Tuesday, December 18, 2018

Giving the Gift of Preparedness

If you are still looking for last minute gifts and stocking stuffers, it's especially thoughtful to give the gift of preparedness. The following items are great to have all year round and are especially useful in time of a crisis.

Water purifiers are great for outdoor use but can also be helpful in an emergency. Purifiers come in various sizes from single-serve water bottles to a water pump for larger quantities.

During the winter months, car batteries can lose their charge and leave you stranded. Car jump starters can save you time and the inconvenience of being left alone in a dark parking lot. Some car jump starters can also be used to charge digital devices like your phone or laptop.  

Go boxes are the perfect gift for the prepper in the family. Box options include the number of people, number of days, and choices of food, water, and first aid. 

Power failure lights will never let your loved ones be left in the dark. If the power goes out, these lights will automatically turn on. There are some that can also be used as a flashlight.

An emergency escape tool fits perfectly in the center console of a vehicle. Most of these include a combination of a safety cutter to cut through the seat belts, a hammer to break the door glass, and a flashlight. 


Headlamps are useful for camping as well as for safety when the power goes out. They are virtually drop-proof and leave your hands free to work on other tasks.


Have a safe and happy holiday from all of us at TEEX!



Thursday, December 13, 2018

What you need to know before you buy a drone for Christmas!

Drones are rapidly gaining popularity in the U.S., and we understand why. Who wouldn’t want to operate a machine that gives you the sense of flying without leaving the ground? These gifts are given with the assumption that:





  • No training is needed, and
  • That they are a toy and there are no laws governing their use.

  • Unfortunately, this is not true and can create a problem for the gift recipient. While drones are still relatively new to the consumer market, training requirements and laws affecting their use are already in place. No one wants to give a gift that, if used improperly, could come with a fine of $250,000 and possible imprisonment. So, we’ve asked our resident sUAS expert Kyle McNew to give us a list of suggestions for the new drone owner.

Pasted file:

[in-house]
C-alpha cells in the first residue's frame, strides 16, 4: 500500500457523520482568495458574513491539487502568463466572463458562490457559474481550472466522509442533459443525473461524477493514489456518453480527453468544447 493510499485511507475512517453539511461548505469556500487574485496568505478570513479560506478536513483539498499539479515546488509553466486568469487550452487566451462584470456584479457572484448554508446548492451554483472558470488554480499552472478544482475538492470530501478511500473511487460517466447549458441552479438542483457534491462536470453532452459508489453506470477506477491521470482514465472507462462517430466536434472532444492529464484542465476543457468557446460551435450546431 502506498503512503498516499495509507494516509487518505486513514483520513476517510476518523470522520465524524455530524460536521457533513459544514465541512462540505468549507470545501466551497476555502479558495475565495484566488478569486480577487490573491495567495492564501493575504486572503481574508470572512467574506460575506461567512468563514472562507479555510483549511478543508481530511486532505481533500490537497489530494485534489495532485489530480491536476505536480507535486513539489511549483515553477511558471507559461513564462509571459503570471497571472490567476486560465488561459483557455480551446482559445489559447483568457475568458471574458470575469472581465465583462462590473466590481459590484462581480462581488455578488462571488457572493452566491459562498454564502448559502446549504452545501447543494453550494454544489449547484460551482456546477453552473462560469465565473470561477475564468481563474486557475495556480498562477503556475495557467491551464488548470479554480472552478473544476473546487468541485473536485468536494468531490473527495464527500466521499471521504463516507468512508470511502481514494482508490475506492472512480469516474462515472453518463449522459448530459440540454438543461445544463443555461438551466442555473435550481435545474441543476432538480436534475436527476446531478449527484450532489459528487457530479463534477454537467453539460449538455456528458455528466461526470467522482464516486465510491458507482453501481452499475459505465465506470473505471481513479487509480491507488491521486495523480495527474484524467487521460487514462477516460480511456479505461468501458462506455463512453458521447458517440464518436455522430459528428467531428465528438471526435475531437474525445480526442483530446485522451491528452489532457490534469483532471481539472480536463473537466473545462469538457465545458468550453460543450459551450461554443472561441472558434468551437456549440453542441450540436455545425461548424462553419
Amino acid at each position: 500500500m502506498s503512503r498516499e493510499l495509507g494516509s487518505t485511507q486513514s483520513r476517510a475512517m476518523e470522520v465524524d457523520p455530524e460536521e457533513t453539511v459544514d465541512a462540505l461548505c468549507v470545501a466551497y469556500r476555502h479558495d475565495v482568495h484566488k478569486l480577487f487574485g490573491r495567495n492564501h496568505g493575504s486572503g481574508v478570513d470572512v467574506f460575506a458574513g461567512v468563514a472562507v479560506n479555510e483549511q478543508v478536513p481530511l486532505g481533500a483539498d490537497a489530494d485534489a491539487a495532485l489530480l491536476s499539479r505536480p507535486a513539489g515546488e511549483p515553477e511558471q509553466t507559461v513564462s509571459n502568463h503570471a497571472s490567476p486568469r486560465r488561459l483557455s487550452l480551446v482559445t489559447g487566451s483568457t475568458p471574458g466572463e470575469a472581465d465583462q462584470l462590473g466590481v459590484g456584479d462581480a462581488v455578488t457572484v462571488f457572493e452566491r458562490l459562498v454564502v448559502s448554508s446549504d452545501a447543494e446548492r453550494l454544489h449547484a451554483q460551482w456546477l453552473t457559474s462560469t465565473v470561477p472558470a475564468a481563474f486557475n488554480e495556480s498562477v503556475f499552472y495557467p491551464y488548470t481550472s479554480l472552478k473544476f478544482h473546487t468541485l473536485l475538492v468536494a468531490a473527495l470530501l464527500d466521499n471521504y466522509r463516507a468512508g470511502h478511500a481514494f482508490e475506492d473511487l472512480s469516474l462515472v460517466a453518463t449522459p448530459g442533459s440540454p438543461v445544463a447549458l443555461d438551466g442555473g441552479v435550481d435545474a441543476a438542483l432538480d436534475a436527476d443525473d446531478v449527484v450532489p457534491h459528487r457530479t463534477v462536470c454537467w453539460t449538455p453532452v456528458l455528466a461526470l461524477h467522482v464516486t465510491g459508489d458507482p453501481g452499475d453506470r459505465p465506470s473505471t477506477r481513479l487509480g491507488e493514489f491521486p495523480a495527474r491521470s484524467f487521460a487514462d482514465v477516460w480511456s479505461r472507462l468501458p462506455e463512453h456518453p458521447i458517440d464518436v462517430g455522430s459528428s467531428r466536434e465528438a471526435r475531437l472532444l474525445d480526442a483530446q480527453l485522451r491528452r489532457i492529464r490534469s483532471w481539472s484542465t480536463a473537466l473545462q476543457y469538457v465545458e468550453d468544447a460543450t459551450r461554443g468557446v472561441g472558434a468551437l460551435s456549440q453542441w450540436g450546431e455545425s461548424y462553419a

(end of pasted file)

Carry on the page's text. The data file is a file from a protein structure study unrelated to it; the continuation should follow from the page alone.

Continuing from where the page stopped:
Purchasing a drone:

    Let the new owner and operator know if their drone weighs between .55 < 55 lbs, they must register their drone with the FAA as well as follow all FAA guidelines while flying. Those registering a drone must be at least 13 years old or older. Once they complete registration, the drone will be assigned a registration number. Place this on the drone with tape or permanent marker. Then the operator can fly it outside. Quadcopters are the best pick for first-time owners. 

    Before operating a new drone:

    Take an introductory class for drone operators. This will reduce the likelihood of a crash, injury or damage. It also gives the operator more confidence in handling their new drone. “You wouldn’t attempt to drive a car without some training,” says McNew. It is also important to obtain a license because “it can assist you with operating within the FAA rules and open doors to operate as a commercial sUAS pilot.” TEEX offers several courses for drone operators interested in recreational use as well as for public safety personnel who pilot sUAS in emergency response and disaster reconnaissance and recovery. 

    FAA Guidelines for Recreational Drones:

    ·         Any drone weighing between .55 < 55 lbs must be registered with the FAA as well as follow all FAA guidelines while flying. 
    ·         Label your drone with your assigned registration number.
    ·         Follow community-based safety guidelines and local laws and ordinances.
    o   Operators are liable for damages caused by their drone. Damage or injury can occur from flying into objects and people.
    o   Some insurance companies offer liability insurance and hull insurance
    ·         Fly your drone at or below 400 feet.
    ·         Keep your drone within your line of sight.
    ·         Flight over people, public events, or stadiums full of people is prohibited without authorization from the FAA.
    ·        Respect privacy. Do not conduct surveillance or photograph persons where there is an expectation of privacy without the person’s permission.
    ·         Notify the airport and air traffic control tower before flying within five miles of an airport.
    ·         Never fly near emergencies such as fires or hurricane recovery efforts.
    ·     National Parks have banned the use of drones within their confines to eliminate technological distractions.

    Drone rules are changing:

    On October 5, 2018, the President signed the FAA Reauthorization Act of 2018. This establishes new conditions for recreational use of drones and immediately repeals the Special Rule for Model Aircraft. Until the new ruling is fully implemented, continue to follow all current policies and guidance with respect to the recreational use of drones.

    For the most up-to-date information and safety tips, visit https://www.faa.gov/uas/getting_started/ or http://knowbeforeyoufly.org/for-recreational-users/.

    Kyle McNew, Training Manager with the Texas A&M Engineering Extension Service and Institute for Law Enforcement and Protective Services Excellence. He holds a private pilot’s license and is a sUAS operator and instructor.